pub fn search_for_structural_match_violation<'tcx>( span: Span, tcx: TyCtxt<'tcx>, ty: Ty<'tcx> ) -> Option<Ty<'tcx>>
This method traverses the structure of
ty, trying to find an
instance of an ADT (i.e. struct or enum) that doesn’t implement
the structural-match traits, or a generic type parameter
(which cannot be determined to be structural-match).
The “structure of a type” includes all components that would be considered when doing a pattern match on a constant of that type.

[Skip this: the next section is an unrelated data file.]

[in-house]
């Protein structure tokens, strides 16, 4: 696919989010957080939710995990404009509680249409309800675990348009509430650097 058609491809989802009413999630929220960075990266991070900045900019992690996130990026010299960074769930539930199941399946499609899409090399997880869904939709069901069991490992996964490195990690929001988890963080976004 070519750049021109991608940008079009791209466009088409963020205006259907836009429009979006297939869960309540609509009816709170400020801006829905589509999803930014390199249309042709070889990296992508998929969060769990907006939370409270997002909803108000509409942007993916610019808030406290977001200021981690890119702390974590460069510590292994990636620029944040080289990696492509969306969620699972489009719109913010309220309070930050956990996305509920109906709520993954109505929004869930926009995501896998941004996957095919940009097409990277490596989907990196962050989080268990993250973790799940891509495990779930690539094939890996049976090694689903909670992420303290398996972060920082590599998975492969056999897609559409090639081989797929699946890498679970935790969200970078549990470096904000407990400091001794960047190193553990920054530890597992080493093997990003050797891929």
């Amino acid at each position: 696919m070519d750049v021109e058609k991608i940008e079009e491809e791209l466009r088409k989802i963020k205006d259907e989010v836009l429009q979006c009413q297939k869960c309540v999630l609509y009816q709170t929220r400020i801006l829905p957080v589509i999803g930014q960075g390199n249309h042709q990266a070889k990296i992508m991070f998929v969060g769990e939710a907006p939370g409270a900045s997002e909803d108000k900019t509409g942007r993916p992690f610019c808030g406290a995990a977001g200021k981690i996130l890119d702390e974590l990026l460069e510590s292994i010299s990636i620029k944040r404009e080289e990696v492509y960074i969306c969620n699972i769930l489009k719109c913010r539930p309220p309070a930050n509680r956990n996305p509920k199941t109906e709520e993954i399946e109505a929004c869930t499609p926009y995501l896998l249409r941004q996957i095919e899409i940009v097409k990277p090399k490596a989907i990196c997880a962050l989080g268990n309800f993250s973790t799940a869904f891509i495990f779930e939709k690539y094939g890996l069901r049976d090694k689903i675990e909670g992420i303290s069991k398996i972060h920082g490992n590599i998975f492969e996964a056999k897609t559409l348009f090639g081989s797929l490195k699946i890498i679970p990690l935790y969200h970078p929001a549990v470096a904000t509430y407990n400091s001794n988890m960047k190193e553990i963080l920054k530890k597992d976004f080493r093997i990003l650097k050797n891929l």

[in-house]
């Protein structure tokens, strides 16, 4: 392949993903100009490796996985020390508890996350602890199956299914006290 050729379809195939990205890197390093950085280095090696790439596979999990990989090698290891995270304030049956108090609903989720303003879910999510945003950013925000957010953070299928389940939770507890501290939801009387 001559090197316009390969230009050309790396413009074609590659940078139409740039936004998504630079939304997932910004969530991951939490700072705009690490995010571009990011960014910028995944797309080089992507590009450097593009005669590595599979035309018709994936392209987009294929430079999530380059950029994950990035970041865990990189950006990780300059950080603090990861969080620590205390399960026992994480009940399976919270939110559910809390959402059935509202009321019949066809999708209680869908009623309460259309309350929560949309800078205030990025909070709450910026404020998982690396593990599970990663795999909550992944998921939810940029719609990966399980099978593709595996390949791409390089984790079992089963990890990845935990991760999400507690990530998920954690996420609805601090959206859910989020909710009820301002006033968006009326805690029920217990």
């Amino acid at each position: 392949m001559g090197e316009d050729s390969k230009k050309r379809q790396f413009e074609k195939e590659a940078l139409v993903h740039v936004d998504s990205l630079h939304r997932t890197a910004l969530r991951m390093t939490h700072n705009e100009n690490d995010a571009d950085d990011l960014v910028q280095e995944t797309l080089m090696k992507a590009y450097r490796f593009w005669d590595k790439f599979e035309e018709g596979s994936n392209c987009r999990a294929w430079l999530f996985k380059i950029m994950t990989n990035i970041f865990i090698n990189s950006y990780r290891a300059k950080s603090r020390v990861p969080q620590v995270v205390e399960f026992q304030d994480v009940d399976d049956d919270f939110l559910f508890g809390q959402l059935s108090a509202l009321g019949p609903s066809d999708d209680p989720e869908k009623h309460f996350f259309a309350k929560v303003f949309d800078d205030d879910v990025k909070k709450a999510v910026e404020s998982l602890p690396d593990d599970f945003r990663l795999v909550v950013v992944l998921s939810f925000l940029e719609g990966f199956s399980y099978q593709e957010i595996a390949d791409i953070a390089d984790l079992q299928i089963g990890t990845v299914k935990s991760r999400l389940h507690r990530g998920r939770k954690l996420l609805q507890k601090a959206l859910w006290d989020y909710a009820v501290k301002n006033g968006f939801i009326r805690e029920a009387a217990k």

This means this method descends into fields of structs/enums, and also descends into the inner type
The traversal doesn’t dereference unsafe pointers (
*mut T), and it does not visit the type arguments of an instantiated generic like
The reason we do this search is Rust currently require all ADTs
reachable from a constant’s type to implement the
structural-match traits, which essentially say that
the implementation of
PartialEq::eq behaves equivalently to a
comparison against the unfolded structure.
For more background on why Rust has this requirement, and issues that arose when the requirement was not enforced completely, see Rust RFC 1445, rust-lang/rust#61188, and rust-lang/rust#62307.